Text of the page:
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To: nascarnation
I have a 95 Polaris 425. The alcohol evaporates and dissolves the $100 diaphragm in the carb. I can see alcohol bubbles in the fuel filter while it is running. If it gets too warm there are too many bubbles and the engine vapor locks and stops.
46 posted on 05/16/2012 1:03:25 PM PDT by mountainlion (I am voting for Sarah after getting screwed again by the DC Thugs.)
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To: mountainlion
I have a 71 Norton with a fiberglass tank. (Luckily it's in storage.) Ethanol will eventually eat through it. Before I can put it on the road again, I have to buy an expensive epoxy sealer and coat the inside of the tank.

Ethanol has raised the price of metal Norton tanks to almost $500.

47 posted on 05/16/2012 1:08:35 PM PDT by Slump Tester (What if I'm pregnant Teddy? Errr-ahh -Calm down Mary Jo, we'll cross that bridge when we come to it)
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To: thackney

You don’t have to process corn to be able to feed it to cows. If is a high calorie cattle feed as grown.

All the processing does is remove calories, which are turned into ethanol. The remaining cattle feed, which did not need processing in the first place is lower in calories.

Corn prices in my part of the world have gone from $2.65 for 50 pounds of corn prior to ethanol in gasoline to $10.20 now. That increase is much more than the increase in energy costs over the same time period.

Food costs are only about 15% of disposable income in the US, but may be 40-50% of disposable income in other parts of the world.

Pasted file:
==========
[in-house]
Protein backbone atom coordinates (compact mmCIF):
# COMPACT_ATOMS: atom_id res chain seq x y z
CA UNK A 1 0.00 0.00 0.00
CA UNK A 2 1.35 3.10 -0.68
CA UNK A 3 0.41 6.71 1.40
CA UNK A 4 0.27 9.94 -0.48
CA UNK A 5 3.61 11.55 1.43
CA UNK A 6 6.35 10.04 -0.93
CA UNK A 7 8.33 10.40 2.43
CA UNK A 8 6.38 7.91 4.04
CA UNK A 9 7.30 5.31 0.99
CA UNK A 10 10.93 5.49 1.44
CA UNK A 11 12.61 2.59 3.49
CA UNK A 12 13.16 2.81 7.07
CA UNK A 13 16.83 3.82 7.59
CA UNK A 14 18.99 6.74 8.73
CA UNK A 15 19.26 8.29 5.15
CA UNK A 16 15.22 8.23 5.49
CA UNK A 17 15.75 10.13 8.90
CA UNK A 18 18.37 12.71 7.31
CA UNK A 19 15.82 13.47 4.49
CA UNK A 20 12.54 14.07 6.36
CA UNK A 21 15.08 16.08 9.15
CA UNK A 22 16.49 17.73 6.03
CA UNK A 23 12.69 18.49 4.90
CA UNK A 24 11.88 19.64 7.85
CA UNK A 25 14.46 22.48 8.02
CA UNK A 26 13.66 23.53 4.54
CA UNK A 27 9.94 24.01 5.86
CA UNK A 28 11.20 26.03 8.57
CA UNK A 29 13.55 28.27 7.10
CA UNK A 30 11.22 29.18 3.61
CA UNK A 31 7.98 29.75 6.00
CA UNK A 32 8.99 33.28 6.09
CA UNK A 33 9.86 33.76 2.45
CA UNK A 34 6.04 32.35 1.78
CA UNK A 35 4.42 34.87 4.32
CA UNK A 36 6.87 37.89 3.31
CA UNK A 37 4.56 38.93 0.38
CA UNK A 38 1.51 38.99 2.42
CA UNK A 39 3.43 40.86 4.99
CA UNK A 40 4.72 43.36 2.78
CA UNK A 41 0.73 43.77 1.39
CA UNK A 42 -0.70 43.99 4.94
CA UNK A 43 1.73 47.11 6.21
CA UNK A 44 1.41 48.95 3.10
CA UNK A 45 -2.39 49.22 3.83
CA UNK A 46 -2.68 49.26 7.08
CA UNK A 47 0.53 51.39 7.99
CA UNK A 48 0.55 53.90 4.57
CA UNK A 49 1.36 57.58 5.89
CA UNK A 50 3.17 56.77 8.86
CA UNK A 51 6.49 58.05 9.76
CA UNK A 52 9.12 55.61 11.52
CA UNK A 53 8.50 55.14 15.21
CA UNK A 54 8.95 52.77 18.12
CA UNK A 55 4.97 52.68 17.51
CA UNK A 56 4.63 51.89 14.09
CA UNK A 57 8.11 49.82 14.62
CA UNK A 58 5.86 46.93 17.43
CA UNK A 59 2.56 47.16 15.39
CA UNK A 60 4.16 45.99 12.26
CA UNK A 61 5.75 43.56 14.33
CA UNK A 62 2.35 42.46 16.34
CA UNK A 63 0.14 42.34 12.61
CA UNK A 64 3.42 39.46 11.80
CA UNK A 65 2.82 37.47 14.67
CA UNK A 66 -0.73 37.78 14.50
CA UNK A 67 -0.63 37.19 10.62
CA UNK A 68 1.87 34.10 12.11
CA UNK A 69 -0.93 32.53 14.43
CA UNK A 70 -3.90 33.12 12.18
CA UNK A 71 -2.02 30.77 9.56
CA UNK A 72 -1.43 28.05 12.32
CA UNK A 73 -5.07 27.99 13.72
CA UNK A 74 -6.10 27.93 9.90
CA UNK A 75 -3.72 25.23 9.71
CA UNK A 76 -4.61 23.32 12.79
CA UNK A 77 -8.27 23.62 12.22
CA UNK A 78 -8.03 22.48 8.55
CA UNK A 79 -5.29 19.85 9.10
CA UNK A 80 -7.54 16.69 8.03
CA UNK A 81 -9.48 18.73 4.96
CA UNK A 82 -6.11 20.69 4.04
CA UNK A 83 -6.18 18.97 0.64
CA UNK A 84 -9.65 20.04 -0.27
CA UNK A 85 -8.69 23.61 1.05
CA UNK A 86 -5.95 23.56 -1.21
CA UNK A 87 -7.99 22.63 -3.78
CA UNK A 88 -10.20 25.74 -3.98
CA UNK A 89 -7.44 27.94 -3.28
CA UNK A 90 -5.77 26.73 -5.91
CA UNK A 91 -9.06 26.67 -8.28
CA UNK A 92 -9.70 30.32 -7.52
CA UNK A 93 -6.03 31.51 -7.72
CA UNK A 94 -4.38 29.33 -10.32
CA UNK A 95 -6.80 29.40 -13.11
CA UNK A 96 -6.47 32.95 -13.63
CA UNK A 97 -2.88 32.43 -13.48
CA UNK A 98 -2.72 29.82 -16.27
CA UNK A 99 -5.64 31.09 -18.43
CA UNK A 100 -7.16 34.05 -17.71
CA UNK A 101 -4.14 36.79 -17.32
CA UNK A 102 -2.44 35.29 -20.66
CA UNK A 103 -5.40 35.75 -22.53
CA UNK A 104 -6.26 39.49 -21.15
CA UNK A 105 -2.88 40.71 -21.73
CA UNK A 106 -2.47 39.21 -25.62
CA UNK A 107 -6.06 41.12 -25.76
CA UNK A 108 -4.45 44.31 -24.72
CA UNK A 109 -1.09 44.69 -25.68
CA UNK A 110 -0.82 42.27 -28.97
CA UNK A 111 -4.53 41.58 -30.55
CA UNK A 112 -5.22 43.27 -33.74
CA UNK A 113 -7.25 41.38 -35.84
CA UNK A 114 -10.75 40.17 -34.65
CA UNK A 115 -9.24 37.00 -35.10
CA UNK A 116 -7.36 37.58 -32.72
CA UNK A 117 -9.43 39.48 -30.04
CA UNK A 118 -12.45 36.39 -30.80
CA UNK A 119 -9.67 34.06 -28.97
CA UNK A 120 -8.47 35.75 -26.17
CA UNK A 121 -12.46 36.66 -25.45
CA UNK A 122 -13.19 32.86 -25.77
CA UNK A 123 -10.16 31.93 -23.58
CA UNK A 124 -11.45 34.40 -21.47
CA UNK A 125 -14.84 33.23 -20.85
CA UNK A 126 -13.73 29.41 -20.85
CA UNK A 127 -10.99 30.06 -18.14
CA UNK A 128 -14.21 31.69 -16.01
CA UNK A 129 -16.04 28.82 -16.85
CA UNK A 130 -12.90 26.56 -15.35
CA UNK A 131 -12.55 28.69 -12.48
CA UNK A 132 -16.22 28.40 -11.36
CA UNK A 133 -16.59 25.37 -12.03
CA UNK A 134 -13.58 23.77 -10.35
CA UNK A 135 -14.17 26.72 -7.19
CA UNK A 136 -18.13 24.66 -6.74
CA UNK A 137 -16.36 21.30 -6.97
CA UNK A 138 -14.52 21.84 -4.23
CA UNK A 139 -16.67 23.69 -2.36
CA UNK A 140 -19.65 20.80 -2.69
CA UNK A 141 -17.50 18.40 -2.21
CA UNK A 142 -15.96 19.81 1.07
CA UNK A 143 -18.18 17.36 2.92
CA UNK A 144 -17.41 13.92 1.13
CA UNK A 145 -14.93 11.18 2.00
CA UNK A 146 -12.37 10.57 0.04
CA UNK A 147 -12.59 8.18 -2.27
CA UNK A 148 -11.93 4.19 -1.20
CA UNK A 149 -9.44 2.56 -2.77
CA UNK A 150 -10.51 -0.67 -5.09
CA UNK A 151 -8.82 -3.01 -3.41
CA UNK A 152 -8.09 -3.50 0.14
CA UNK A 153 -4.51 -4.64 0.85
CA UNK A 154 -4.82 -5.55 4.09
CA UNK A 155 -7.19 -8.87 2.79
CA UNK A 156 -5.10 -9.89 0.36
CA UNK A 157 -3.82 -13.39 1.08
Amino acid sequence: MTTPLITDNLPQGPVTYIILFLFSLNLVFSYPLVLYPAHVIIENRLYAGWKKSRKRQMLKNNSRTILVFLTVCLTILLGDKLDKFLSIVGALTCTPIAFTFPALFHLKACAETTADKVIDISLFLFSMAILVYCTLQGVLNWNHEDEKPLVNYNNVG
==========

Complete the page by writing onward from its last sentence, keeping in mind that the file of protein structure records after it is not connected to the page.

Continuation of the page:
When corn prices increase, because it is used to make ethanol, someone somewhere cannot no longer afford food.

And no, I don’t mean that people eat hard corn, just that many of the calories in that hard corn are being burned in our cars.

Do the calculations yourself. Average fleet mileage is about 20 miles per gallon. Annual average mileage is about 12,000 miles. That means each car is burning about 60 gallons of ethanol per year. Look up the caloric content of ethanol and see how many calories were burned in that car.


48 posted on 05/16/2012 1:36:15 PM PDT by LOC1 (Let's pick the best, not settle for a compromise.)
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To: thackney
Will the government foot the bill for the engine damage done by this mandate and will Government Motors continue to honor the warranties of its vehicles when the owner's manual specifically says that no more than E10 can be used as fuel.
49 posted on 05/16/2012 1:36:26 PM PDT by The Great RJ
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To: mountainlion

Based on that you’d be better off running E0.

http://pure-gas.org/

or if you’re not using that many gallons, racing gas may actually be more available depending on your location


50 posted on 05/16/2012 1:46:46 PM PDT by nascarnation